Structure-flex Ltd is a well-respected brand throughout industry, renowned for over 35 years for its expertise in supplying custom-made reinforced, flexible fabric products for indoor and outdoor use, made from heavy-duty, long-life thermoplastic materials.
An approved supplier to the Ministry of Defence, Structure-flex supplies digitally printed curtains and banners for lorries; full colour advertising banners for racetracks and sporting events; dry bulk packaging for the petrochemical industry; flexible intermediate bulk packaging for food and pharmaceuticals applications; and woven bulk bags, bulk containers and polypropylene bags for general industrial use. Other markets Structure-flex currently operates in include large-sized fabric spheres, bulk liquid packaging, lifting and safety equipment and bespoke performance textile applications and graphic solutions.
Structure-flex has recently been seeing major growth in orders for its digitally printed curtains for curtain-sided commercial vehicles and trailers, for which it offers a fully vertically integrated print and production service supported by its factory in the Czech Republic. Ian Doughty, Managing Director of Structure-Flex, spoke to Warehouse & Logistics News.
Warehouse & Logistics News – When was Structure-flex set up and who by?
David Frankel founded Structure-flex in June 1970. The first product was the Big Bag, which we still produce today, a flexible bulk pack for the oil industry, made of PVC-coated reinforced polyester, measuring 1.5 m3 and with 2.5t capacity.
WLN – What happened to David?
He retired in 1992. I had been Managing Director since 1988, and led a management buyout.
WLN – What is your (Ian) role in the business day to day?
I‘m more Chairman than MD: I have other interests within the Resolute Corporate Holdings group, which take up much of my time. In Structure-Flex I’m actively involved in developing solutions for customers, as are my colleagues.
WLN – Who else is in the senior management team?
Our main operations person is Paul Reeve, the General Manager. He is a technical expert: the other key person is my son Matt Doughty, who is involved with sales and marketing.
WLN – How big is Structure-flex in turnover and employee numbers? How fast is it growing?
Structure-Flex has 42 staff and £4.5m turnover. We’re seeing 5-10% growth now, following a significant fall due to the recession in 2009.
WLN – Which are your biggest business areas?
Our biggest area tends to be our specialist products: we do a lot of development work resulting in innovative, bespoke products. Items we make frequently become commodity products. Our biggest category of ‘routine’ products in terms of units shipped is tension curtains for commercial vehicles. These are also our fastest growing area.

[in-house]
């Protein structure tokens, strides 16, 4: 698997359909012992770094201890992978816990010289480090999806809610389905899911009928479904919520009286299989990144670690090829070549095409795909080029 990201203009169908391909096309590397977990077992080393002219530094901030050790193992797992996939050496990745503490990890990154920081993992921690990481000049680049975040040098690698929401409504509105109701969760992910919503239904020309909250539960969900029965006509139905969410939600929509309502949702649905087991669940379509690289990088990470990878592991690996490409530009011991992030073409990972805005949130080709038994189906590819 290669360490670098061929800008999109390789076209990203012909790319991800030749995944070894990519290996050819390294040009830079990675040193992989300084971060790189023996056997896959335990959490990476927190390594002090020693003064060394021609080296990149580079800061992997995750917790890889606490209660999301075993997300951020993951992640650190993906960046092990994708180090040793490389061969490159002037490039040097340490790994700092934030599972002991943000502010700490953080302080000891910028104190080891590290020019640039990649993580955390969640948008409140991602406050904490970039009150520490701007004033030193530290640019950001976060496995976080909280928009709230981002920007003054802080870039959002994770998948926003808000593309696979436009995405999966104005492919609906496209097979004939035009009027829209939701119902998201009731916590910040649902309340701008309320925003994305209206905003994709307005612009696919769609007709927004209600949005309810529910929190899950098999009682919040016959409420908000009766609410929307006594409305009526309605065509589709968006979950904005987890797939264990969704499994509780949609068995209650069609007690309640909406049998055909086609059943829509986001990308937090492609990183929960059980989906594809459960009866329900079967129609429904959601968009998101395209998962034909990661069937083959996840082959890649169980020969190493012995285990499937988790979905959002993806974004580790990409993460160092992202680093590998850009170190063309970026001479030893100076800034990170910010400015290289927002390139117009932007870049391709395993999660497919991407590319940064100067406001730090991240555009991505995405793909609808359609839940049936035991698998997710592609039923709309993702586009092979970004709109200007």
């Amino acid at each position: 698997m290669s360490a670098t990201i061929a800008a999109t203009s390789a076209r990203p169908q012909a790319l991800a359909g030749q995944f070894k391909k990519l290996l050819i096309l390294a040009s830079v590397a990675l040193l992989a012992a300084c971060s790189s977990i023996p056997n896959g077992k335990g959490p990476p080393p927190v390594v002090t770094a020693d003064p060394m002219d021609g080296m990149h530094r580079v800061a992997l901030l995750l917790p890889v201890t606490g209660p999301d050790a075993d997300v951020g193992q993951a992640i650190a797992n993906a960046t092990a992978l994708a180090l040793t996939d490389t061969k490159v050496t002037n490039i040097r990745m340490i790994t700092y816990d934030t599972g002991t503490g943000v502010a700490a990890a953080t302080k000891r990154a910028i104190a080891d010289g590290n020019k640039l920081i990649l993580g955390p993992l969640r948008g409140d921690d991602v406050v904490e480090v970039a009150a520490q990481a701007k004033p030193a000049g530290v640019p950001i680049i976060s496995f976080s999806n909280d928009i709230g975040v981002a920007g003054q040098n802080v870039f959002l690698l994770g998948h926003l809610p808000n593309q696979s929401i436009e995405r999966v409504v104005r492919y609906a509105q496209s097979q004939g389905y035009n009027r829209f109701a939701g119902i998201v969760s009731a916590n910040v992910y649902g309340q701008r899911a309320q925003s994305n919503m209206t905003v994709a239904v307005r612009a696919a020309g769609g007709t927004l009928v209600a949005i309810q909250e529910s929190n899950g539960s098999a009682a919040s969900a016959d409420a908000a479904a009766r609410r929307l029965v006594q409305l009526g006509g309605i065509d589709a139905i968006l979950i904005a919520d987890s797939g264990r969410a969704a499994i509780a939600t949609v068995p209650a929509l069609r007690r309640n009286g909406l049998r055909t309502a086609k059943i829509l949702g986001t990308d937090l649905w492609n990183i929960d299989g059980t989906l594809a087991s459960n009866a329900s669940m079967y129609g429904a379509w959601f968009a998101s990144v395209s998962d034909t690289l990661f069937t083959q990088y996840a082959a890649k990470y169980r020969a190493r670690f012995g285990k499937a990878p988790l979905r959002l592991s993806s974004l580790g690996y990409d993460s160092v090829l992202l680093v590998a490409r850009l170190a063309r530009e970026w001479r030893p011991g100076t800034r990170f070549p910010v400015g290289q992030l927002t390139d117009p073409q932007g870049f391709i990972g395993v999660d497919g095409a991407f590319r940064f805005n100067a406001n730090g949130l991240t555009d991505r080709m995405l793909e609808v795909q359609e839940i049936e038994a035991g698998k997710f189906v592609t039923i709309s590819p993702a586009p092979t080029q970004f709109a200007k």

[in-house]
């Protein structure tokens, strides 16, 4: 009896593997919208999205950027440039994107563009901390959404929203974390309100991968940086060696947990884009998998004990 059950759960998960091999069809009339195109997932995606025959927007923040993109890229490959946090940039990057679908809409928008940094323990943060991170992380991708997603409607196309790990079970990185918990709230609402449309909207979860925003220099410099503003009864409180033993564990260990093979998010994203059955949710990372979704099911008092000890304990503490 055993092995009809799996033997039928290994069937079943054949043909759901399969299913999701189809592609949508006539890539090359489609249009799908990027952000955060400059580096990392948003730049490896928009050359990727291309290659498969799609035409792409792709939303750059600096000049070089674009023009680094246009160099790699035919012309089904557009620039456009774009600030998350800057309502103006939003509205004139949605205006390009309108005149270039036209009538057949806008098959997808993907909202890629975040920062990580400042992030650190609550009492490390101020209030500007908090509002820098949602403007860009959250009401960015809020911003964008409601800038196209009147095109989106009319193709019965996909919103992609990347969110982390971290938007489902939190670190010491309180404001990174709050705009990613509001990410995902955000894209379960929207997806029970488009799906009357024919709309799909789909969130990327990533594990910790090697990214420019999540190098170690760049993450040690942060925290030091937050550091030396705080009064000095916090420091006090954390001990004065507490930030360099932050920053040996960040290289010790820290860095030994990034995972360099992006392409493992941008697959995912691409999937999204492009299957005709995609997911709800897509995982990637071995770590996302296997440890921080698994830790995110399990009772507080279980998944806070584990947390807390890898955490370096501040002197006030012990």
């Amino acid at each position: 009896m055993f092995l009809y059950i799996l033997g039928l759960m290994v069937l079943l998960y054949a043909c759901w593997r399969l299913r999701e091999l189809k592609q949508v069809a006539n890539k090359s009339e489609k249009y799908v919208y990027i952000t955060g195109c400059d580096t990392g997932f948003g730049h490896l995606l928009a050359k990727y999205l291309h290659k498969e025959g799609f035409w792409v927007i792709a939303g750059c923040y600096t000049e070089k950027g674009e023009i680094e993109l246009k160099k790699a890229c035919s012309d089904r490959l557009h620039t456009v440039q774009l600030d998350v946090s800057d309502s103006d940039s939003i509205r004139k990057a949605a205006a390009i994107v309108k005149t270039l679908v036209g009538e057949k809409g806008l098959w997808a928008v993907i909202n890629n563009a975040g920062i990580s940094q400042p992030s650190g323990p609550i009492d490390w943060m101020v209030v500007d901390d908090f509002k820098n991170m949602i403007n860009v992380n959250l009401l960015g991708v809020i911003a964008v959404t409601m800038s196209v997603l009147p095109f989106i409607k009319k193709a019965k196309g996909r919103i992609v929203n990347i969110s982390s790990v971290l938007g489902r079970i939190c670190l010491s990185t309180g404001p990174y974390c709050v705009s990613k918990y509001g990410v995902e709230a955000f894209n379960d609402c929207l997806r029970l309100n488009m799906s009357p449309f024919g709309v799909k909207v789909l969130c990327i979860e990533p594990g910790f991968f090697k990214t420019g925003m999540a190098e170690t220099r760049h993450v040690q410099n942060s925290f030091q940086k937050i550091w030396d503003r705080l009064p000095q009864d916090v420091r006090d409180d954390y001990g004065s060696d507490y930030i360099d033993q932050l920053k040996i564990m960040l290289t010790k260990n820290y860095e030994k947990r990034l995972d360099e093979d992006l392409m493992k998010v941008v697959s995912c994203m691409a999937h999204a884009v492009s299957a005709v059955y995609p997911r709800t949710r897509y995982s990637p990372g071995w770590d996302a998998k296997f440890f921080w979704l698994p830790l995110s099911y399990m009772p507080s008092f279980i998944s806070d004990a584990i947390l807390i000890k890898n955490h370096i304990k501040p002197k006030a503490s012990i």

Structure-Flex has seen a large increase in supplying digitally printed lorry curtains, predominantly due to the superb value these offer customers in comparison to other forms of advertising. Following a strategic staged investment programme, we are vertically integrated from start to finish, and now offer a turnkey solution. We are able to design, print, lacquer, manufacture and fit curtains totally in-house, offering clients a single contact from start to finish. We can also print cab decals, as well as full rear door decals, if required.
WLN – How are you organised as a company to identify and meet the needs of industry for your products, in terms of lead generation and product design?
We’ve put considerable effort into our marketing, looking for new opportunities to innovate. We actively promote our capability to fabricate items to customers’ requirements. People regularly approach us with an outline idea or a prototype, asking ‘could you make this for us, but better?’ We’re looking to market this capability.
WLN – Who are the key customers within food and drink?
One particularly active area at present is brewing. The regional brewers are very interested in developing the visual images that go with their product, which gives us plenty of scope to develop partnerships with them. We work with their art houses to ensure they are developing their presentation to take full advantage of curtain technology and appreciate its potential.
WLN – How ‘flexible’ are you in the custom-made solutions you can provide for customers?
We have a range of systems we can use and tailor: in curtains, you can print a small image on a curtain, or print a whole curtain, or make a curtain with a decal. Alternatively, the cab can be coordinated with the client’s visual image.